the degree to which minorities had been socially integrated. Particular
concern was expressed over the situation of the Berber minority and,
in that connection, further information was requested on the extent
to which they enjoyed the rights enumerated in article 5 of the Convention.
Members expressed interest in the new national commission for human
rights and wished to know how its members were appointed, how its
independence was ensured and what role it played in addition to monitoring
respect for human rights.
74. Concerning article 6 of the Convention, members of the Committee
wished to know how many complaints of racial discrimination had been
received by the competent authorities and how many sentences had been
handed down for acts of racism. More complete information was required
in general on the application of the Convention in the courts and
the jurisprudence that had developed as a result, and on the independence
of the judiciary. Members emphasized the importance of ensuring that
lawyers and judges were well acquainted with the provisions of the
75. With respect to article 7, members of the Committee wished to
have further information on the availability of instruction in their
language for linguistic minorities at the primary and secondary school
levels. In particular, members wished to know whether the Berber language
was taught in such schools.
76. Members of the Committee commended Algeria as one of the States
parties that had made the declaration under article 14 of the Convention
recognizing the competence of the Committee to receive communications
from individuals and groups of individuals alleging that their rights
under the Convention had been violated. However, in view of the fact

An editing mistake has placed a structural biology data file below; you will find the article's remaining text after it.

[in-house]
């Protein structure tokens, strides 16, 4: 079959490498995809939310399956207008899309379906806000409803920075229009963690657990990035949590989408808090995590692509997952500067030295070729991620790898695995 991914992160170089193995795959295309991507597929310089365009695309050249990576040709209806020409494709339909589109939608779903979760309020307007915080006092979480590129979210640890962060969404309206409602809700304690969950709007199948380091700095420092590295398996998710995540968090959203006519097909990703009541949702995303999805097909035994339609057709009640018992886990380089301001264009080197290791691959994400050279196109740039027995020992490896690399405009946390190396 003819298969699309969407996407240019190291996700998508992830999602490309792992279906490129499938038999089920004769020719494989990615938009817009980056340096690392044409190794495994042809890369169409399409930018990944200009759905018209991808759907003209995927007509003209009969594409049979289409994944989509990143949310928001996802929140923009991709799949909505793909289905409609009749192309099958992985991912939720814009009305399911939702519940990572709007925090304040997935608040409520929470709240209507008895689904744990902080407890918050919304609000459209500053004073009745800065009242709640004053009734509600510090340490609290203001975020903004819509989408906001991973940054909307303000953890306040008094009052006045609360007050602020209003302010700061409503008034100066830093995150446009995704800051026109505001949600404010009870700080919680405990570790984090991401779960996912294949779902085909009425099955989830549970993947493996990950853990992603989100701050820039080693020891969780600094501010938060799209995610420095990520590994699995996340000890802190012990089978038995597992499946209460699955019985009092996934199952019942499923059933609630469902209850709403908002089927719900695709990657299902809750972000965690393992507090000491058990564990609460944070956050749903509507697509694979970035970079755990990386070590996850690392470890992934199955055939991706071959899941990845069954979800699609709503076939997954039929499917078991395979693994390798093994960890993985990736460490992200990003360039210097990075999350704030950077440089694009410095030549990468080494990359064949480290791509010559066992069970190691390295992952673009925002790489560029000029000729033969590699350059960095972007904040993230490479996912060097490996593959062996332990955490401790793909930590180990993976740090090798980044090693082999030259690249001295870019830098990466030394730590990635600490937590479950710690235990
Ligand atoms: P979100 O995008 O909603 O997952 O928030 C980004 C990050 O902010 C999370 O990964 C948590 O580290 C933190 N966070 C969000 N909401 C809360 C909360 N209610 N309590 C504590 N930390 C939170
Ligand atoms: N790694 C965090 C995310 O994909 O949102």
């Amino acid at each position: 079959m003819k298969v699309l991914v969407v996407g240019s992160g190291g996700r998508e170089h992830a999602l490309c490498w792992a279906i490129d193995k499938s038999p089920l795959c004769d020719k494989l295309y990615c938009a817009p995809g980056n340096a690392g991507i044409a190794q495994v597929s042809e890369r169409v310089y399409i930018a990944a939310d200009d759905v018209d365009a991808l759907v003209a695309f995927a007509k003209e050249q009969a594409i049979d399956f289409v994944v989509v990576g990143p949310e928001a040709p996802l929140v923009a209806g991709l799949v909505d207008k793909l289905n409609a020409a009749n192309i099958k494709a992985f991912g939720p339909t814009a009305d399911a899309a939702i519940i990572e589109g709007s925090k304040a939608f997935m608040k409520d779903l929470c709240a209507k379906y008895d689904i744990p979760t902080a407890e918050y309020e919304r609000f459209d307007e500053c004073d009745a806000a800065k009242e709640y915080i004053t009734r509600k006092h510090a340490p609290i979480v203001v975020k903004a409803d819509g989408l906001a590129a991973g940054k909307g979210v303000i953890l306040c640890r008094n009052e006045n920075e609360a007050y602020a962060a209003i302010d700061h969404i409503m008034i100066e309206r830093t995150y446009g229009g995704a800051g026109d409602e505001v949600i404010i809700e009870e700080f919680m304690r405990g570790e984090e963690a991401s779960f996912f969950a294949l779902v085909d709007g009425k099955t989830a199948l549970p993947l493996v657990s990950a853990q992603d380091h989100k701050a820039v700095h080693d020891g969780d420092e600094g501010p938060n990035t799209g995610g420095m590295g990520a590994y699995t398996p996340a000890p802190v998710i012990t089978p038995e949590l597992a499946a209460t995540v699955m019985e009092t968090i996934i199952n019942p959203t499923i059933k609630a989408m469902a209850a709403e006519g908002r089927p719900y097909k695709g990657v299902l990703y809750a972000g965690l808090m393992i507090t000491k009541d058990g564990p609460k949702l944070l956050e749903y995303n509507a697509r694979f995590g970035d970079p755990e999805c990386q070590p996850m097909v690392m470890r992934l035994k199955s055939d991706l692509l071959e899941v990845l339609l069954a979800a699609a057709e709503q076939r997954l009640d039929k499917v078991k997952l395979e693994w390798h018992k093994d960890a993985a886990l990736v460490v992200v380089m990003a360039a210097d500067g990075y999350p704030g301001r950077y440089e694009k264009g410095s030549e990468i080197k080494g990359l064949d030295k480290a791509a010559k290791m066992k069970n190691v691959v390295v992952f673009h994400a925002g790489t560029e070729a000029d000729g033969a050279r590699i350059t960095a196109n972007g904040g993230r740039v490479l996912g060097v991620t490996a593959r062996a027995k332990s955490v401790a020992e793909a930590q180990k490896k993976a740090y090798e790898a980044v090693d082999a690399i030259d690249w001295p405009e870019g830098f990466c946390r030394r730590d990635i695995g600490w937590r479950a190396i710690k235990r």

that the Committee had as yet received no communications concerning
Algeria, members of the Committee wished to know what steps had been
taken to make known that article of the Convention to the general
77. Replying to the questions raised by members of the Committee,
the representative of the State party stated that the Algerian population
was composed of Arabs, Berbers, Mozabites and Tuaregs. The Berbers
lived essentially in three regions: Kabylie, a region near Algiers,
where around 4 million Berbers lived; Aures, in the eastern part of
the country, where there were 8 to 9 million; and in the south, where
there were an additional million. In view of the fact that the total
population of Algeria numbered 23 million, it was difficult to consider
the Berbers as a minority. They participated fully and on a basis
of equality in Algerian life and were in no sense marginalized. With
respect to their language, there was no discrimination. The Berber
language, amazigh, was widely spoken in the regions where the
Berbers lived, particularly in Kabylie. At the present time, however,
the written language was not sufficiently structured for it to be
taught in schools. There was ongoing research, particularly at the
University of Tizi-Ouzou, in that regard, which would ultimately make
such instruction possible. The nomads of the south, who were now often
sedentary, were totally integrated and were in no way repressed. Refugees
in southern Algeria were neither Algerian nor were they persecuted.
78. With respect to freedom of association, the prohibition by law
of regionalist political parties needed to be understood within the
context of conditions in Algeria at the time of independence. It should
be recalled that the end of colonial rule had been achieved with difficulty
and there had been threats of seccession and dismemberment of the